Fact-check Feature is a new series here on Lab Muffin, where I’ll be answering beauty questions and busting beauty myths. Got a question? Email me, or leave me a comment.
I’ve heard a lot about sun exposure and chemical exfoliants. What precautions do I need to take?
Chemical exfoliants, unlike physical exfoliants, are products that you leave on your skin. They gradually dissolve the “glue” sticking the dead cells that make up the surface of your skin – while this dead cell layer (the stratum corneum) protects your skin, if it gets too thick, it makes the skin look dull.
The two main types of chemical exfoliants are alpha hydroxy acids and beta hydroxy acids. I’ve discussed the differences between alpha and beta hydroxy acids before – but what about their effects on sun sensitivity?
Unfortunately, there are only a handful of studies out there on the effects of AHAs and BHAs on sun sensitivity.
Alpha hydroxy acids
Glycolic acid is the most studied of the AHAs. Human skin that had been treated with a 10% glycolic acid solution (pH 3.5) daily for 4 weeks was found to have increased redness, DNA damage and sunburn cell formation when exposed to UV light, 24 hours after the last application . However, the sensitivity returned to normal after stopping treatment for a week. Another study found that glycolic acid also increased the likelihood of developing a tan . Interestingly, a study on mice found that AHAs decrease the formation of tumours after UV exposure . There aren’t many studies on other AHAs, but since they seem to work via the same mechanism, it’s likely that they will affect UV sensitivity in a similar way.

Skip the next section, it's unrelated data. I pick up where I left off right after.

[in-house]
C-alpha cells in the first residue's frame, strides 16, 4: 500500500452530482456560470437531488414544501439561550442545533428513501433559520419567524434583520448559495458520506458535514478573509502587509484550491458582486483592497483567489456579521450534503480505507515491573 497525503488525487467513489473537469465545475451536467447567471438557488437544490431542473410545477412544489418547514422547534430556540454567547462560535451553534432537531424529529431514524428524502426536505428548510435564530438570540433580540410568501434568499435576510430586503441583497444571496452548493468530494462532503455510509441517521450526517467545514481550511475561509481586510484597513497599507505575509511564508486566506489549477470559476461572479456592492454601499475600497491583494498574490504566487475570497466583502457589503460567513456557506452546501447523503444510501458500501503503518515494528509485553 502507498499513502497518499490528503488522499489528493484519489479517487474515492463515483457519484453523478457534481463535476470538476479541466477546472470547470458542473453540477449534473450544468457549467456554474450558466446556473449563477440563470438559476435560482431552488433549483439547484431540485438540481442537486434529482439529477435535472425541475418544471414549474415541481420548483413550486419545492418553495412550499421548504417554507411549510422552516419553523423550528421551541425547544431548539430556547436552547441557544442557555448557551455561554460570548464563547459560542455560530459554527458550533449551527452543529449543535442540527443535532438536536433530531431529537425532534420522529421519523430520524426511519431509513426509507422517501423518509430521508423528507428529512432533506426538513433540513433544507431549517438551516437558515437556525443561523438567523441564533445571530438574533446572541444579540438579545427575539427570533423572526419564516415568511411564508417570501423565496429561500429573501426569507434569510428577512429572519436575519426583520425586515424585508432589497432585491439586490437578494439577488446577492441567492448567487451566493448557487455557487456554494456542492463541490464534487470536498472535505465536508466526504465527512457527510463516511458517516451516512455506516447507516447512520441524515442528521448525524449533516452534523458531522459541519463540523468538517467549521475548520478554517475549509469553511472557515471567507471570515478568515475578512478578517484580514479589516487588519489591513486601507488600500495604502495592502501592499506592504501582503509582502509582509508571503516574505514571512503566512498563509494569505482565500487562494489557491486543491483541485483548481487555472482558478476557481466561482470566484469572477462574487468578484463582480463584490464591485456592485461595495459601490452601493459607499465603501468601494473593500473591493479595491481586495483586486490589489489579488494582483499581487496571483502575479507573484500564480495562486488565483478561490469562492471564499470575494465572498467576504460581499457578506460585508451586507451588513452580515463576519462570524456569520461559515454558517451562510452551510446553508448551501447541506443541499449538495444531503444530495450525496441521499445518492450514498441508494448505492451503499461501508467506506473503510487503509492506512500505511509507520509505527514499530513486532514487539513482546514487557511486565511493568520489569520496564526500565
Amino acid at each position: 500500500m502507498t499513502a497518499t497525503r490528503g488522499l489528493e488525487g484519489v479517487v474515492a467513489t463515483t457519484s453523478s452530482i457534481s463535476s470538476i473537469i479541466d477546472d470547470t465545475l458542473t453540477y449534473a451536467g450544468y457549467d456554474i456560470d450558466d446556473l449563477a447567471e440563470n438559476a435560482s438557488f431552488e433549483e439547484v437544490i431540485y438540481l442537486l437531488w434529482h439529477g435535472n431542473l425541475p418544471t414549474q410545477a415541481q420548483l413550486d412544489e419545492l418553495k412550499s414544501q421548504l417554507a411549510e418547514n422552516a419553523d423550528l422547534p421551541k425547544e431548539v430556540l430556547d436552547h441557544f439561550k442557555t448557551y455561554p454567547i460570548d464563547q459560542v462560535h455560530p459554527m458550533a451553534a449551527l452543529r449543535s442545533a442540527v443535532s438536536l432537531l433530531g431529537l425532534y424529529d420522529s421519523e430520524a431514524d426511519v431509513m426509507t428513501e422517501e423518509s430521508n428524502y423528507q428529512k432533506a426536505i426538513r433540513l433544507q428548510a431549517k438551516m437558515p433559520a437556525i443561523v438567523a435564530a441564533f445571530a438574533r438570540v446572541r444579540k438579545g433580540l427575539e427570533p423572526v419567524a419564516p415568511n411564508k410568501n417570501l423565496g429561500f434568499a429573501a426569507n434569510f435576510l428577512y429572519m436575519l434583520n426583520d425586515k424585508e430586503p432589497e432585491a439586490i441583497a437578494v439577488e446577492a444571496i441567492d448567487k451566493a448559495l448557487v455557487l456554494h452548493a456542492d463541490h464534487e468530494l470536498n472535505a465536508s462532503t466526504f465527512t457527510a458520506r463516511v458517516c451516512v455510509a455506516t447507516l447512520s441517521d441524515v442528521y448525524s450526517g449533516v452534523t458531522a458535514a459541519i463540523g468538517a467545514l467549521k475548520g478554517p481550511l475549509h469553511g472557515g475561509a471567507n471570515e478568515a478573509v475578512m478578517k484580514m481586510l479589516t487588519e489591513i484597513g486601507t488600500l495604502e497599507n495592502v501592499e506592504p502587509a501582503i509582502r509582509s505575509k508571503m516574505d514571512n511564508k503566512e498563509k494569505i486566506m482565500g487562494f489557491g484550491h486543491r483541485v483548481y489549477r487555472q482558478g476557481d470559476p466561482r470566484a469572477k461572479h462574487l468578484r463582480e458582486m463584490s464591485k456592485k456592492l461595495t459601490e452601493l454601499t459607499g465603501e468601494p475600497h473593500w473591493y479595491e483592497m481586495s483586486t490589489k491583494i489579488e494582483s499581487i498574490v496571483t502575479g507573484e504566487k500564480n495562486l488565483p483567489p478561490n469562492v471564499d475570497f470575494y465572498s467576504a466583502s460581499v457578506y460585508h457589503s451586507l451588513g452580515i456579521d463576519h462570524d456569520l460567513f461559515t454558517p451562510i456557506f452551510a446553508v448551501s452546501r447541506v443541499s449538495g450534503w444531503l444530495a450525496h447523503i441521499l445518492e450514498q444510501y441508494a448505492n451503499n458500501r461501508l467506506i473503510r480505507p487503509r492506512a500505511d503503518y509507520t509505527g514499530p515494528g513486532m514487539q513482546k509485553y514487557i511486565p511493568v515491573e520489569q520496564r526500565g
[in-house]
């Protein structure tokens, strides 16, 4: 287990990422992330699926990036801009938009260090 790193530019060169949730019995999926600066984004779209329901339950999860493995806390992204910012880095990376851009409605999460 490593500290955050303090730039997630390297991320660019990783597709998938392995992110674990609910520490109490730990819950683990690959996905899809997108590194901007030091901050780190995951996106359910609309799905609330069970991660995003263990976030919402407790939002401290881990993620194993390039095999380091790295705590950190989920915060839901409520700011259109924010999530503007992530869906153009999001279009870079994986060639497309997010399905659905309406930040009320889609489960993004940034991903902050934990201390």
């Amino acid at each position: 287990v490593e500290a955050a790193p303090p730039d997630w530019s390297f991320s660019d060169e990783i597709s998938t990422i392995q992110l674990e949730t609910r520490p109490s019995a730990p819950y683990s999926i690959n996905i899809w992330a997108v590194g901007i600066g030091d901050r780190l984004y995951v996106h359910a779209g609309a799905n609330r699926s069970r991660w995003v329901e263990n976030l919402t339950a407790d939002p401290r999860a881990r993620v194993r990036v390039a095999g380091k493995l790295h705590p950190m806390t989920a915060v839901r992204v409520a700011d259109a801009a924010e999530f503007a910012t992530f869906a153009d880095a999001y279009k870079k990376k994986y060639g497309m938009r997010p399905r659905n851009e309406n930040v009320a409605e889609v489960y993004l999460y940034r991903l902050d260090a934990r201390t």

Beta hydroxy acids
Salicylic acid is a different story. Again, there haven’t been many studies yet, but those that exist point to no photosensitisation at the levels used in cosmetics. 4 weeks’ treatment with 2% salicylic acid (pH 3.5) found no increase in sun damage markers 24 hours after the last application . In fact, there are studies which show that salicylic acid, when present on the skin, can act as a sunscreen, and people undergoing UVB treatment for psoriasis are told to avoid salicylic acid, since it can block UVB from reaching the skin. Some salicylic acid derivatives like octyl salicylate are sunscreen ingredients – the salicylate part absorbs UV light and stops it from damaging the deeper layers of the skin.
Bottom line: AHAs increase sun sensitivity, even when they’re not on your skin – slather up with sunscreen! However, they don’t necessarily increase the likelihood of developing skin cancer. In contrast, salicylic acid doesn’t appear to increase sun sensitivity, and may in fact protect the skin from UV light. But since salicylic acid exfoliation products don’t carry any UV ratings, you shouldn’t rely on them alone for sun protection.
 A Kornhauser et al., The effects of topically applied glycolic acid and salicylic acid on ultraviolet radiation-induced erythema, DNA damage and sunburn cell formation in human skin, J Dermatol Sci 2009, 55, 10. [open access]
 TF Tsai et al., Effects of glycolic acid on light-induced skin pigmentation in Asian and caucasian subjects, J Am Acad Dermatol 2000, 43, 238.
 JT Hong et al., Inhibitory effect of glycolic acid on ultraviolet-induced skin tumorigenesis in SKH-1 hairless mice and its mechanism of action, Mol Carcinog 2001, 31, 152.
A Kornhauser, SG Coelho and VJ Hearing, Effects of cosmetic formulations containing hydroxyacids on sun-exposed skin: current applications and future developments, Dermatol Res Pract 2012, doi: 10.1155/2012/710893. [open access]